Rightmove would, of course, always encourage house hunters to routinely study house prices, to make sure you get the best value deal on a property. However, it is important to remember that, on top of house prices, there are several other associated costs that you will also be required to pay - including a valuation fee, taxes and insurance costs.
Buying a property can be an extremely costly business and it involves making a serious long-term financial commitment. It is, therefore, very important that anyone considering purchasing a home thinks long and hard about exactly what they can afford.
Getting a clear picture of exactly how much money you will need to pay out in order to buy your own home means understanding the extra mortgage costs and fees involved.
Picture the scene: you've spent a great deal of time studying the Rightmove House Price Index and viewing properties - and now you've found a house you'd like to buy. So, what next?
Well, hopefully you've already secured a mortgage (if needed) and, if you have, you'll know that lenders will usually charge an Arrangement Fee. The exact amount will vary depending on the product.
A Higher Lending Fee (also known as a Mortgage Indemnity Fee) may also be payable if you borrow a large percentage of the value of the house.
Before granting you a mortgage, your lender will also require you to pay for a valuation of the property, since they have to be sure that the house in question will form sufficient security against their loan. This payment - which can vary from lender to lender and is dependent on the size of the property - is generally required when you submit your initial application.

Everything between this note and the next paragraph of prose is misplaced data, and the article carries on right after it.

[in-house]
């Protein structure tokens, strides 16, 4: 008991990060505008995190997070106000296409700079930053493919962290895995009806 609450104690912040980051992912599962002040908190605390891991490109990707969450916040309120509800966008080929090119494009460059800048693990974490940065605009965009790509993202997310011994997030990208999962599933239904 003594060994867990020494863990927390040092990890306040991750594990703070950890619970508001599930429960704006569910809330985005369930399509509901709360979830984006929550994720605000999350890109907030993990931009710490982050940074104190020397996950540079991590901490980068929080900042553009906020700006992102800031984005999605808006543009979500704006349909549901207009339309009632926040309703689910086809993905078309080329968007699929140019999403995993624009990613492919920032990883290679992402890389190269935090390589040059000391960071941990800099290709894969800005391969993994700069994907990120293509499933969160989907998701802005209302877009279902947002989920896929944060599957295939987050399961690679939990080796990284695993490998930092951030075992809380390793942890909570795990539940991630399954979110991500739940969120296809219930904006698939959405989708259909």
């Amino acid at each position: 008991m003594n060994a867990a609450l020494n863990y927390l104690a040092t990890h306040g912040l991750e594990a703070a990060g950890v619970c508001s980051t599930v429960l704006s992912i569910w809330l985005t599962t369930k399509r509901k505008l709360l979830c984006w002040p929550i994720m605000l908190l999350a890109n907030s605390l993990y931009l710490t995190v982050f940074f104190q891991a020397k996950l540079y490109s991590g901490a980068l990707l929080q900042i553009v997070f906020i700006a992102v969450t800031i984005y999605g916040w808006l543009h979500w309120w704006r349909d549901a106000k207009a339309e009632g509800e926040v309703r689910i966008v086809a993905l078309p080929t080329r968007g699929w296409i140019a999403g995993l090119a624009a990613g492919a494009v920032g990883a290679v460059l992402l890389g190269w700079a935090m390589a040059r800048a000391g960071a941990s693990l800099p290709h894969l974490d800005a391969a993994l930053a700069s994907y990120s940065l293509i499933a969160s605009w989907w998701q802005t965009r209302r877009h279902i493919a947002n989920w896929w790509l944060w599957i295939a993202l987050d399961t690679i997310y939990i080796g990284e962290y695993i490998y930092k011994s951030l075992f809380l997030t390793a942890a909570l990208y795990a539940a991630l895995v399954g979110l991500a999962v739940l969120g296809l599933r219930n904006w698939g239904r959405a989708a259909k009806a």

In addition to the valuation, you can also carry out a building survey, which may well save you money in the long run by flagging up any problems with the property. Prices vary depending on how comprehensive you want the survey to be. If a survey determines that work needs done on the property, you may be able to negotiate a reduction on the house price.
Depending on the price of the property, you may be required to pay Stamp Duty Land Tax of between one and four per cent. This tax is payable to the government and graded into bands depending on the property price.
Most mortgage lenders will require you to take out a life insurance policy, so that if you die they can recoup the value of the loan. Furthermore, you will need buildings insurance and will probably be offered other optional insurance policies (such as accident, unemployment or critical sickness insurance) to consider.
Your bank, estate agent, mortgage lender or financial advisor can offer further information on house prices and the other fees associated with buying a property.